Hamas' response was expressed by "stopping military operations between the parties and achieving complete and sustainable calm."

Hamas had announced this position since the end of the last phase of the exchange deal sponsored by Doha and Cairo, under which a number of foreign detainees were released in addition to a group of Israeli women and children in exchange for temporary truces and the release of Palestinian women and children from occupation prisons.


Hamas's response indicates that this demand still occupies the main priority and that there will be no change in its position. In its response, the movement clarified its understanding of the ceasefire demand as a withdrawal of the Israeli army, a cessation of combat operations, and a halt to the flights of all types of aircraft.

Hamas's response also shows that it designed the attached appendix to the framework paper in a way that includes a guarantee that the movement will complete paths that it considers essential in order to accept the start of a qualitative exchange deal.

These paths are "the exchange of prisoners between the two parties, ending the siege on Gaza, reconstruction, the return of residents and displaced people to their homes, and providing shelter and relief requirements for all residents in all areas of the Gaza Strip."

Hamas aims to ensure that any step in the course of negotiations to stop the fire will be reflected in the Palestinians in Gaza, where Israel has placed them in very difficult circumstances.

With regard to the exchange of prisoners, Hamas was keen in its response to guarantee in the first phase the release of a specific number of Palestinian prisoners, including all prisoners in the occupation prisons, including women, children, the elderly (over 50 years of age) and the sick, who were arrested until the date of signing this agreement without exception. In addition to 1,500 Palestinian prisoners, Hamas nominates 500 of them to receive life sentences and high sentences.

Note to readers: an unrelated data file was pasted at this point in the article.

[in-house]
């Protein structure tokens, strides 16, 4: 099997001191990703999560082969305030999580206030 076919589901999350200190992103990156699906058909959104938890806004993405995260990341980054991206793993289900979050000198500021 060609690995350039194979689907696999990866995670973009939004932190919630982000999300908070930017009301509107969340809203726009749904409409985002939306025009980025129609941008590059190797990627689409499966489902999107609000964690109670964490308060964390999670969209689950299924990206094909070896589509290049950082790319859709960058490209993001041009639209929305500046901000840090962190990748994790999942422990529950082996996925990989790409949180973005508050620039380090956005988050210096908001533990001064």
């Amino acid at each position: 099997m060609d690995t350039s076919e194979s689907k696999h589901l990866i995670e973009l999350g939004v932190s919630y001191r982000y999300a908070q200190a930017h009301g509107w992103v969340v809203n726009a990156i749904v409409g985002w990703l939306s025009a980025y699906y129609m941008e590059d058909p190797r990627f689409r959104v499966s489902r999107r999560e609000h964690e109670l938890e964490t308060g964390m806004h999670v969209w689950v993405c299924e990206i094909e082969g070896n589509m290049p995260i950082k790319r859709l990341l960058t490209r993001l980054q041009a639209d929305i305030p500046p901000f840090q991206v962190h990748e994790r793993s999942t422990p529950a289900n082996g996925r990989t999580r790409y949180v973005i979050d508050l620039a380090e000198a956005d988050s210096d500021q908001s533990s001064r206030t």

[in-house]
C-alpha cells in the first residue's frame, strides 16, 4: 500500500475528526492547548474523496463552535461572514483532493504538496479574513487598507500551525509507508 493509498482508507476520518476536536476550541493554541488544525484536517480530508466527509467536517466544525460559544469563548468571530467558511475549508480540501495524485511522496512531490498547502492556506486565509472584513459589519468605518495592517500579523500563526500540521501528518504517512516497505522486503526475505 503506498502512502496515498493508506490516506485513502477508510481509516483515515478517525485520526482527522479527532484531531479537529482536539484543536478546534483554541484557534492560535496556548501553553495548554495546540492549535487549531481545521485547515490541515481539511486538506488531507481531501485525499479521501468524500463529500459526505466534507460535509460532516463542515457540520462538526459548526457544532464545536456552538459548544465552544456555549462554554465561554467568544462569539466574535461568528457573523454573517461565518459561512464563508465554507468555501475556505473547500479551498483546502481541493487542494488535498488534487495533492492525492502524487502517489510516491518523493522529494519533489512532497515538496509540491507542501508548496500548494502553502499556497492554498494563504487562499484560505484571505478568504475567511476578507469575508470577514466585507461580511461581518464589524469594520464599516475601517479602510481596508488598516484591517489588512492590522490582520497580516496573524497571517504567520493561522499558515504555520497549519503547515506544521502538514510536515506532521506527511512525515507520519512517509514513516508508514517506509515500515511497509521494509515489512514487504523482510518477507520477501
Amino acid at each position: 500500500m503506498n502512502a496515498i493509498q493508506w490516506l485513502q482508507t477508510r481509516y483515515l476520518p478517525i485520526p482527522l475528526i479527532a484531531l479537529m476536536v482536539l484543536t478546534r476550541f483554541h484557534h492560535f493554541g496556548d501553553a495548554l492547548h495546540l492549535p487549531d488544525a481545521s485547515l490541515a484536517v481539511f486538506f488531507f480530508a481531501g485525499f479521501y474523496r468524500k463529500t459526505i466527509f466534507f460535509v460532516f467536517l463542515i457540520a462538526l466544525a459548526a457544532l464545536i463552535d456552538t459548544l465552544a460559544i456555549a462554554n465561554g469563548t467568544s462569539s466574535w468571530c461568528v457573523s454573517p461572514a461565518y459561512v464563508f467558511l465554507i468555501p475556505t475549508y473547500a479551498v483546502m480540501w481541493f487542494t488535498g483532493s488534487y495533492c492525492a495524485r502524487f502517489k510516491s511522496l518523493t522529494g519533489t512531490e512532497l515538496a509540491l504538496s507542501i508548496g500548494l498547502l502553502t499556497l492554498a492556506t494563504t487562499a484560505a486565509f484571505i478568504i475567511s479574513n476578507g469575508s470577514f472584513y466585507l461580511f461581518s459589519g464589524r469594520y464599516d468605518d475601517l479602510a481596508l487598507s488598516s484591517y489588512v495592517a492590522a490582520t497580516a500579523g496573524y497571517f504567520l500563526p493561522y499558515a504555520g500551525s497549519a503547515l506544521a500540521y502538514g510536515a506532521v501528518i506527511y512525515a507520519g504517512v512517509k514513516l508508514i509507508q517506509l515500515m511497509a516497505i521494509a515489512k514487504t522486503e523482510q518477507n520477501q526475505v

Hamas's inclusion of the Al-Aqsa issue was in line with the goals of the "Al-Aqsa Flood" that it launched on October 7, 2023, and to confirm the importance of the issue and the validity of its narrative and intensify a national and Islamic issue that is subject to broad consensus.

Hamas's response also indicates that it was keen to include all issues under discussion by the parties and others related to the Palestinians and their rights. Its response was also detailed in response to the attempt at brevity sought by the “Framework Paper” issued by the Paris meeting.

In this regard, Hamas has taken the initiative to place its “detailed” response under discussion and discussion in what may sometimes be considered an explanation of the framework paper and an alternative to it in another angle.

The effects of Hamas’ response on Netanyahu’s position